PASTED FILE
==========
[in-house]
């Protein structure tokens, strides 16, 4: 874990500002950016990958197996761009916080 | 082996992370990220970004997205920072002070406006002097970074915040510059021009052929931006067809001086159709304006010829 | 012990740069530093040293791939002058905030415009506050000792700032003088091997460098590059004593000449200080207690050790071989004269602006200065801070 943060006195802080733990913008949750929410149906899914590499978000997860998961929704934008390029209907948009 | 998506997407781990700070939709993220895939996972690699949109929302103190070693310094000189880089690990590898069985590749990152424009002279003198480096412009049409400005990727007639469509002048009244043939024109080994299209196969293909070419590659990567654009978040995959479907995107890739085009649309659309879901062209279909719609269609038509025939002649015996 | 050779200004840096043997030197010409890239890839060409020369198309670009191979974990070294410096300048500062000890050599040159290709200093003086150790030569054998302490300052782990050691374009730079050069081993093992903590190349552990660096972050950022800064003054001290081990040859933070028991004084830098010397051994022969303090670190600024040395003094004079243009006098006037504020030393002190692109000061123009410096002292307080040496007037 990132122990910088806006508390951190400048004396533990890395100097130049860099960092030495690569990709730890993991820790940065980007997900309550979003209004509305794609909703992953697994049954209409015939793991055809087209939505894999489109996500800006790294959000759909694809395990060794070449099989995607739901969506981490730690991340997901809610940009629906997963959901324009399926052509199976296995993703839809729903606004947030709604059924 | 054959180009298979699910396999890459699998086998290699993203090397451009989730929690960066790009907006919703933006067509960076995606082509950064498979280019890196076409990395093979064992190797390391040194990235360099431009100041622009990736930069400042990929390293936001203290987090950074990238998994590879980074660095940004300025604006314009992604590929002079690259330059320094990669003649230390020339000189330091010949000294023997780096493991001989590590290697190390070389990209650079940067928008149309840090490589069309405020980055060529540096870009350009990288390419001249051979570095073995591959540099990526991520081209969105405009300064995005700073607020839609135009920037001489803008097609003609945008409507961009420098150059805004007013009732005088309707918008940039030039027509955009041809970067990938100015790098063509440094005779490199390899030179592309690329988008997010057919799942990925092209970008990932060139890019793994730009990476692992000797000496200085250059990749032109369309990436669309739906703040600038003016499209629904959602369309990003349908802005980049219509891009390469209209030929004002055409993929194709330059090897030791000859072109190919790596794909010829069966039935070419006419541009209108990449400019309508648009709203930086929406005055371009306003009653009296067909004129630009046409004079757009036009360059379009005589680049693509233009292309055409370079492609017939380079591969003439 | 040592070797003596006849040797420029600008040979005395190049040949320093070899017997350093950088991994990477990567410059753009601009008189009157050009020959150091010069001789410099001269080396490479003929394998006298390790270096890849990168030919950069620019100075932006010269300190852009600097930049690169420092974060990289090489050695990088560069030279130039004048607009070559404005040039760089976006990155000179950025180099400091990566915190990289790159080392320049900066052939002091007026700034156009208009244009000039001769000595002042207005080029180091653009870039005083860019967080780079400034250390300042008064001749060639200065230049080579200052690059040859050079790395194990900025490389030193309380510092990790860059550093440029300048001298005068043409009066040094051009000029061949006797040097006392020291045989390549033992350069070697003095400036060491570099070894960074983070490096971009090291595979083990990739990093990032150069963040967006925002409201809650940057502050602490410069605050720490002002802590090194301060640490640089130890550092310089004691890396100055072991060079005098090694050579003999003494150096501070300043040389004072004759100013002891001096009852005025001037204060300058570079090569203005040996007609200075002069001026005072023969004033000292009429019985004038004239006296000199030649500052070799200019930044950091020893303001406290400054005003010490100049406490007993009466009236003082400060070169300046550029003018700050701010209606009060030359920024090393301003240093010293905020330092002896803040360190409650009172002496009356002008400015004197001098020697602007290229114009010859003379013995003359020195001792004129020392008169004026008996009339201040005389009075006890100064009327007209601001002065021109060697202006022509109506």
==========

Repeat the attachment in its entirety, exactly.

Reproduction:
[in-house]
């Protein structure tokens, strides 16, 4: 874990500002950016990958197996761009916080 | 082996992370990220970004997205920072002070406006002097970074915040510059021009052929931006067809001086159709304006010829 | 012990740069530093040293791939002058905030415009506050000792700032003088091997460098590059004593000449200080207690050790071989004269602006200065801070 943060006195802080733990913008949750929410149906899914590499978000997860998961929704934008390029209907948009 | 998506997407781990700070939709993220895939996972690699949109929302103190070693310094000189880089690990590898069985590749990152424009002279003198480096412009049409400005990727007639469509002048009244043939024109080994299209196969293909070419590659990567654009978040995959479907995107890739085009649309659309879901062209279909719609269609038509025939002649015996 | 050779200004840096043997030197010409890239890839060409020369198309670009191979974990070294410096300048500062000890050599040159290709200093003086150790030569054998302490300052782990050691374009730079050069081993093992903590190349552990660096972050950022800064003054001290081990040859933070028991004084830098010397051994022969303090670190600024040395003094004079243009006098006037504020030393002190692109000061123009410096002292307080040496007037 990132122990910088806006508390951190400048004396533990890395100097130049860099960092030495690569990709730890993991820790940065980007997900309550979003209004509305794609909703992953697994049954209409015939793991055809087209939505894999489109996500800006790294959000759909694809395990060794070449099989995607739901969506981490730690991340997901809610940009629906997963959901324009399926052509199976296995993703839809729903606004947030709604059924 | 054959180009298979699910396999890459699998086998290699993203090397451009989730929690960066790009907006919703933006067509960076995606082509950064498979280019890196076409990395093979064992190797390391040194990235360099431009100041622009990736930069400042990929390293936001203290987090950074990238998994590879980074660095940004300025604006314009992604590929002079690259330059320094990669003649230390020339000189330091010949000294023997780096493991001989590590290697190390070389990209650079940067928008149309840090490589069309405020980055060529540096870009350009990288390419001249051979570095073995591959540099990526991520081209969105405009300064995005700073607020839609135009920037001489803008097609003609945008409507961009420098150059805004007013009732005088309707918008940039030039027509955009041809970067990938100015790098063509440094005779490199390899030179592309690329988008997010057919799942990925092209970008990932060139890019793994730009990476692992000797000496200085250059990749032109369309990436669309739906703040600038003016499209629904959602369309990003349908802005980049219509891009390469209209030929004002055409993929194709330059090897030791000859072109190919790596794909010829069966039935070419006419541009209108990449400019309508648009709203930086929406005055371009306003009653009296067909004129630009046409004079757009036009360059379009005589680049693509233009292309055409370079492609017939380079591969003439 | 040592070797003596006849040797420029600008040979005395190049040949320093070899017997350093950088991994990477990567410059753009601009008189009157050009020959150091010069001789410099001269080396490479003929394998006298390790270096890849990168030919950069620019100075932006010269300190852009600097930049690169420092974060990289090489050695990088560069030279130039004048607009070559404005040039760089976006990155000179950025180099400091990566915190990289790159080392320049900066052939002091007026700034156009208009244009000039001769000595002042207005080029180091653009870039005083860019967080780079400034250390300042008064001749060639200065230049080579200052690059040859050079790395194990900025490389030193309380510092990790860059550093440029300048001298005068043409009066040094051009000029061949006797040097006392020291045989390549033992350069070697003095400036060491570099070894960074983070490096971009090291595979083990990739990093990032150069963040967006925002409201809650940057502050602490410069605050720490002002802590090194301060640490640089130890550092310089004691890396100055072991060079005098090694050579003999003494150096501070300043040389004072004759100013002891001096009852005025001037204060300058570079090569203005040996007609200075002069001026005072023969004033000292009429019985004038004239006296000199030649500052070799200019930044950091020893303001406290400054005003010490100049406490007993009466009236003082400060070169300046550029003018700050701010209606009060030359920024090393301003240093010293905020330092002896803040360190409650009172002496009356002008400015004197001098020697602007290229114009010859003379013995003359020195001792004129020392008169004026008996009339201040005389009075006890100064009327007209601001002065021109060697202006022509109506």